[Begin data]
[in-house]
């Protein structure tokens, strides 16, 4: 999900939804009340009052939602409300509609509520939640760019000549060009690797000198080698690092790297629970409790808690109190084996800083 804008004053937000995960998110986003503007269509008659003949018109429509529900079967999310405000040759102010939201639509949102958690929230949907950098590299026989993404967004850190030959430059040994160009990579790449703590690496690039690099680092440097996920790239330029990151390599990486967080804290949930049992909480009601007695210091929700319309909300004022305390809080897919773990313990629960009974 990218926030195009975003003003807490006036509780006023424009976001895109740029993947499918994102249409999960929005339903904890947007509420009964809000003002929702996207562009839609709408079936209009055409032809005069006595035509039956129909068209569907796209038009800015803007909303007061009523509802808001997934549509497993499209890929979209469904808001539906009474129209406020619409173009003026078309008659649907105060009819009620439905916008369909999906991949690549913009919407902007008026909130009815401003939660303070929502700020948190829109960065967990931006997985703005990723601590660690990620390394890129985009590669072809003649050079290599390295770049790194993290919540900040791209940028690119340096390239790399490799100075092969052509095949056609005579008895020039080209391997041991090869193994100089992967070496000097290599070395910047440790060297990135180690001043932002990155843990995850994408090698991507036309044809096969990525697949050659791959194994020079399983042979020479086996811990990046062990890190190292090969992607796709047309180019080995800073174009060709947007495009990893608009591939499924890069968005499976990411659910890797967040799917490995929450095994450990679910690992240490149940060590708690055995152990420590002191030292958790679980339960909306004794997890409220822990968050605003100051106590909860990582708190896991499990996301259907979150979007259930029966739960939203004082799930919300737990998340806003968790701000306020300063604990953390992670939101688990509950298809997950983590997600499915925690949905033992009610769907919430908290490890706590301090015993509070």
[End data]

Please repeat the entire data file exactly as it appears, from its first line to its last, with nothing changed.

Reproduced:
[in-house]
């Protein structure tokens, strides 16, 4: 999900939804009340009052939602409300509609509520939640760019000549060009690797000198080698690092790297629970409790808690109190084996800083 804008004053937000995960998110986003503007269509008659003949018109429509529900079967999310405000040759102010939201639509949102958690929230949907950098590299026989993404967004850190030959430059040994160009990579790449703590690496690039690099680092440097996920790239330029990151390599990486967080804290949930049992909480009601007695210091929700319309909300004022305390809080897919773990313990629960009974 990218926030195009975003003003807490006036509780006023424009976001895109740029993947499918994102249409999960929005339903904890947007509420009964809000003002929702996207562009839609709408079936209009055409032809005069006595035509039956129909068209569907796209038009800015803007909303007061009523509802808001997934549509497993499209890929979209469904808001539906009474129209406020619409173009003026078309008659649907105060009819009620439905916008369909999906991949690549913009919407902007008026909130009815401003939660303070929502700020948190829109960065967990931006997985703005990723601590660690990620390394890129985009590669072809003649050079290599390295770049790194993290919540900040791209940028690119340096390239790399490799100075092969052509095949056609005579008895020039080209391997041991090869193994100089992967070496000097290599070395910047440790060297990135180690001043932002990155843990995850994408090698991507036309044809096969990525697949050659791959194994020079399983042979020479086996811990990046062990890190190292090969992607796709047309180019080995800073174009060709947007495009990893608009591939499924890069968005499976990411659910890797967040799917490995929450095994450990679910690992240490149940060590708690055995152990420590002191030292958790679980339960909306004794997890409220822990968050605003100051106590909860990582708190896991499990996301259907979150979007259930029966739960939203004082799930919300737990998340806003968790701000306020300063604990953390992670939101688990509950298809997950983590997600499915925690949905033992009610769907919430908290490890706590301090015993509070």